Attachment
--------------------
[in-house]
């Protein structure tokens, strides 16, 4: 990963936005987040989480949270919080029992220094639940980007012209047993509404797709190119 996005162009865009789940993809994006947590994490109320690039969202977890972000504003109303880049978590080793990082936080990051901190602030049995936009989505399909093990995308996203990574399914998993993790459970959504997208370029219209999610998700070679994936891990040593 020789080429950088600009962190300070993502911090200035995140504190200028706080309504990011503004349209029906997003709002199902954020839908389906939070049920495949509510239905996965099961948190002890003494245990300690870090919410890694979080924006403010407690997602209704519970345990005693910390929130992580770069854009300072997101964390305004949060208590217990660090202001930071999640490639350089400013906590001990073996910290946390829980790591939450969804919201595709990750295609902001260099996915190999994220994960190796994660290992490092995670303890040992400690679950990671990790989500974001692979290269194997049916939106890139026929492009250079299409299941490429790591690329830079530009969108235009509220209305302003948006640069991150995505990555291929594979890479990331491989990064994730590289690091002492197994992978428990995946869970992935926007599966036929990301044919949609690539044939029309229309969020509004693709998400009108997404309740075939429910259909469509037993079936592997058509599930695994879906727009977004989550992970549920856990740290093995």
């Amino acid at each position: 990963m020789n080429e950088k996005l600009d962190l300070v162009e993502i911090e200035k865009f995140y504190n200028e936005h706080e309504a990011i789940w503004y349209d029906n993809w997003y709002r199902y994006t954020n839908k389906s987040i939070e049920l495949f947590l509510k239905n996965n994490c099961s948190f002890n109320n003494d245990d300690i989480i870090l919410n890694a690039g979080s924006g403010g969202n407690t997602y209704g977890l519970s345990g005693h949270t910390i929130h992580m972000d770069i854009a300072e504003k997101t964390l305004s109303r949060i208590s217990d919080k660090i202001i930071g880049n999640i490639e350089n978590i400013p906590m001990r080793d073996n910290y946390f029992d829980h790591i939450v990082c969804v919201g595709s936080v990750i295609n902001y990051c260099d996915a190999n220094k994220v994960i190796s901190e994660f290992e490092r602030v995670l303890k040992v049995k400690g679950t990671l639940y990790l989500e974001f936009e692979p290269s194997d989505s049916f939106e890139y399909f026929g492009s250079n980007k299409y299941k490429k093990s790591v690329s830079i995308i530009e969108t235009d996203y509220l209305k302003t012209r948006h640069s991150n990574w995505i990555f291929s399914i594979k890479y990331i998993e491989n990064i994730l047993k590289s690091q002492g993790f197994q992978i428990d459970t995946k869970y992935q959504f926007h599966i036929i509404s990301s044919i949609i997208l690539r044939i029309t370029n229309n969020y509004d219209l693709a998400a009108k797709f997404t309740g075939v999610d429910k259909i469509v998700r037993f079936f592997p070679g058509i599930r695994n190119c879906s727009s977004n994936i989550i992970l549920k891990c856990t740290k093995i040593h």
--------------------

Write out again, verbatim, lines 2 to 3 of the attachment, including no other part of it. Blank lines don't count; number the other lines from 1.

């Protein structure tokens, strides 16, 4: 990963936005987040989480949270919080029992220094639940980007012209047993509404797709190119 996005162009865009789940993809994006947590994490109320690039969202977890972000504003109303880049978590080793990082936080990051901190602030049995936009989505399909093990995308996203990574399914998993993790459970959504997208370029219209999610998700070679994936891990040593 020789080429950088600009962190300070993502911090200035995140504190200028706080309504990011503004349209029906997003709002199902954020839908389906939070049920495949509510239905996965099961948190002890003494245990300690870090919410890694979080924006403010407690997602209704519970345990005693910390929130992580770069854009300072997101964390305004949060208590217990660090202001930071999640490639350089400013906590001990073996910290946390829980790591939450969804919201595709990750295609902001260099996915190999994220994960190796994660290992490092995670303890040992400690679950990671990790989500974001692979290269194997049916939106890139026929492009250079299409299941490429790591690329830079530009969108235009509220209305302003948006640069991150995505990555291929594979890479990331491989990064994730590289690091002492197994992978428990995946869970992935926007599966036929990301044919949609690539044939029309229309969020509004693709998400009108997404309740075939429910259909469509037993079936592997058509599930695994879906727009977004989550992970549920856990740290093995």
């Amino acid at each position: 990963m020789n080429e950088k996005l600009d962190l300070v162009e993502i911090e200035k865009f995140y504190n200028e936005h706080e309504a990011i789940w503004y349209d029906n993809w997003y709002r199902y994006t954020n839908k389906s987040i939070e049920l495949f947590l509510k239905n996965n994490c099961s948190f002890n109320n003494d245990d300690i989480i870090l919410n890694a690039g979080s924006g403010g969202n407690t997602y209704g977890l519970s345990g005693h949270t910390i929130h992580m972000d770069i854009a300072e504003k997101t964390l305004s109303r949060i208590s217990d919080k660090i202001i930071g880049n999640i490639e350089n978590i400013p906590m001990r080793d073996n910290y946390f029992d829980h790591i939450v990082c969804v919201g595709s936080v990750i295609n902001y990051c260099d996915a190999n220094k994220v994960i190796s901190e994660f290992e490092r602030v995670l303890k040992v049995k400690g679950t990671l639940y990790l989500e974001f936009e692979p290269s194997d989505s049916f939106e890139y399909f026929g492009s250079n980007k299409y299941k490429k093990s790591v690329s830079i995308i530009e969108t235009d996203y509220l209305k302003t012209r948006h640069s991150n990574w995505i990555f291929s399914i594979k890479y990331i998993e491989n990064i994730l047993k590289s690091q002492g993790f197994q992978i428990d459970t995946k869970y992935q959504f926007h599966i036929i509404s990301s044919i949609i997208l690539r044939i029309t370029n229309n969020y509004d219209l693709a998400a009108k797709f997404t309740g075939v999610d429910k259909i469509v998700r037993f079936f592997p070679g058509i599930r695994n190119c879906s727009s977004n994936i989550i992970l549920k891990c856990t740290k093995i040593h």